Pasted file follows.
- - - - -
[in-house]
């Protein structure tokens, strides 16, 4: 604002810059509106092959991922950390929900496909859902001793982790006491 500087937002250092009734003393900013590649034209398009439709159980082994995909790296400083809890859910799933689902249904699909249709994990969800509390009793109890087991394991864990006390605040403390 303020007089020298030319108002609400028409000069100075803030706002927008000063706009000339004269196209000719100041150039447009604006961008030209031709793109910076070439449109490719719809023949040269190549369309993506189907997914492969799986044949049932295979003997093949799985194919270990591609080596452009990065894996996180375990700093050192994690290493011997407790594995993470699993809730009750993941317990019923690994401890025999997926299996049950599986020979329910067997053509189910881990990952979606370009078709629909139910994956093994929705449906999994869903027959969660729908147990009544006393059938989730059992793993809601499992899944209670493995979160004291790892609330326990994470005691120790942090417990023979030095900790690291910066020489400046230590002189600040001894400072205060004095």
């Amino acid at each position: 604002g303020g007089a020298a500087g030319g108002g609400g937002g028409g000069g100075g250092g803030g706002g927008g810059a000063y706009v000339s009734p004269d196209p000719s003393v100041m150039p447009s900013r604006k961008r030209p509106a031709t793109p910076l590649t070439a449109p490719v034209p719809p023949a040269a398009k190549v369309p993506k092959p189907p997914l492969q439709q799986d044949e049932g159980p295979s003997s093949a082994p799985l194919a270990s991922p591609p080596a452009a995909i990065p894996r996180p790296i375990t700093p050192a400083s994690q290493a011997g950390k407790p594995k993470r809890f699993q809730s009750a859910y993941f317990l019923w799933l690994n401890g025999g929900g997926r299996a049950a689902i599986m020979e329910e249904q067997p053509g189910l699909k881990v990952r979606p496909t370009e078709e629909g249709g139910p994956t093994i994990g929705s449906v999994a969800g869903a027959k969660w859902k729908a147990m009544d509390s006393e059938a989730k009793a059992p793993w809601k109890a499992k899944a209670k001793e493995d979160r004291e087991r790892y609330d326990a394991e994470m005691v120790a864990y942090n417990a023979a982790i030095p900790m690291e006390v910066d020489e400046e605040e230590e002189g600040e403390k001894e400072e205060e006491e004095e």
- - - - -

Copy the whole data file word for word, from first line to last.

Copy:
[in-house]
């Protein structure tokens, strides 16, 4: 604002810059509106092959991922950390929900496909859902001793982790006491 500087937002250092009734003393900013590649034209398009439709159980082994995909790296400083809890859910799933689902249904699909249709994990969800509390009793109890087991394991864990006390605040403390 303020007089020298030319108002609400028409000069100075803030706002927008000063706009000339004269196209000719100041150039447009604006961008030209031709793109910076070439449109490719719809023949040269190549369309993506189907997914492969799986044949049932295979003997093949799985194919270990591609080596452009990065894996996180375990700093050192994690290493011997407790594995993470699993809730009750993941317990019923690994401890025999997926299996049950599986020979329910067997053509189910881990990952979606370009078709629909139910994956093994929705449906999994869903027959969660729908147990009544006393059938989730059992793993809601499992899944209670493995979160004291790892609330326990994470005691120790942090417990023979030095900790690291910066020489400046230590002189600040001894400072205060004095």
């Amino acid at each position: 604002g303020g007089a020298a500087g030319g108002g609400g937002g028409g000069g100075g250092g803030g706002g927008g810059a000063y706009v000339s009734p004269d196209p000719s003393v100041m150039p447009s900013r604006k961008r030209p509106a031709t793109p910076l590649t070439a449109p490719v034209p719809p023949a040269a398009k190549v369309p993506k092959p189907p997914l492969q439709q799986d044949e049932g159980p295979s003997s093949a082994p799985l194919a270990s991922p591609p080596a452009a995909i990065p894996r996180p790296i375990t700093p050192a400083s994690q290493a011997g950390k407790p594995k993470r809890f699993q809730s009750a859910y993941f317990l019923w799933l690994n401890g025999g929900g997926r299996a049950a689902i599986m020979e329910e249904q067997p053509g189910l699909k881990v990952r979606p496909t370009e078709e629909g249709g139910p994956t093994i994990g929705s449906v999994a969800g869903a027959k969660w859902k729908a147990m009544d509390s006393e059938a989730k009793a059992p793993w809601k109890a499992k899944a209670k001793e493995d979160r004291e087991r790892y609330d326990a394991e994470m005691v120790a864990y942090n417990a023979a982790i030095p900790m690291e006390v910066d020489e400046e605040e230590e002189g600040e403390k001894e400072e205060e006491e004095e």